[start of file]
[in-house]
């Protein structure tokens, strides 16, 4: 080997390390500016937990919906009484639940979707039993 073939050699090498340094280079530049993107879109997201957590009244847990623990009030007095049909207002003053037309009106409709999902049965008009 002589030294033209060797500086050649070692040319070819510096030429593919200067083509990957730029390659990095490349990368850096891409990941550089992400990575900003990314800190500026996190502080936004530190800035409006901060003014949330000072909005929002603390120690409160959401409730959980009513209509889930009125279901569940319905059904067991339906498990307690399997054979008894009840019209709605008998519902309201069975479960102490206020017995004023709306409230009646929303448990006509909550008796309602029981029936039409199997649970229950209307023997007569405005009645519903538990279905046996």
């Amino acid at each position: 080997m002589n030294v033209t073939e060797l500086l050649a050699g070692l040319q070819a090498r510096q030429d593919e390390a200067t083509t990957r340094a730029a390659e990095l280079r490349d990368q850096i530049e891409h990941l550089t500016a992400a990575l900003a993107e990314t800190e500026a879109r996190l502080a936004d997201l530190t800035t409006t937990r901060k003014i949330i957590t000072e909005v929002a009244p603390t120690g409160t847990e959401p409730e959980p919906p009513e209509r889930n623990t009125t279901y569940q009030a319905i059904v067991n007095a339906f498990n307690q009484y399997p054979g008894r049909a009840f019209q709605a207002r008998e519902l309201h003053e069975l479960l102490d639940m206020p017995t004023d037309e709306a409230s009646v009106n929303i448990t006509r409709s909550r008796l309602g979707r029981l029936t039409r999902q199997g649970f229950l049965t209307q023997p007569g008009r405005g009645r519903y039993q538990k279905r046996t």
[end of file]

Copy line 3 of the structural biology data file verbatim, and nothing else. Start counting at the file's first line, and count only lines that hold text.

């Amino acid at each position: 080997m002589n030294v033209t073939e060797l500086l050649a050699g070692l040319q070819a090498r510096q030429d593919e390390a200067t083509t990957r340094a730029a390659e990095l280079r490349d990368q850096i530049e891409h990941l550089t500016a992400a990575l900003a993107e990314t800190e500026a879109r996190l502080a936004d997201l530190t800035t409006t937990r901060k003014i949330i957590t000072e909005v929002a009244p603390t120690g409160t847990e959401p409730e959980p919906p009513e209509r889930n623990t009125t279901y569940q009030a319905i059904v067991n007095a339906f498990n307690q009484y399997p054979g008894r049909a009840f019209q709605a207002r008998e519902l309201h003053e069975l479960l102490d639940m206020p017995t004023d037309e709306a409230s009646v009106n929303i448990t006509r409709s909550r008796l309602g979707r029981l029936t039409r999902q199997g649970f229950l049965t209307q023997p007569g008009r405005g009645r519903y039993q538990k279905r046996t």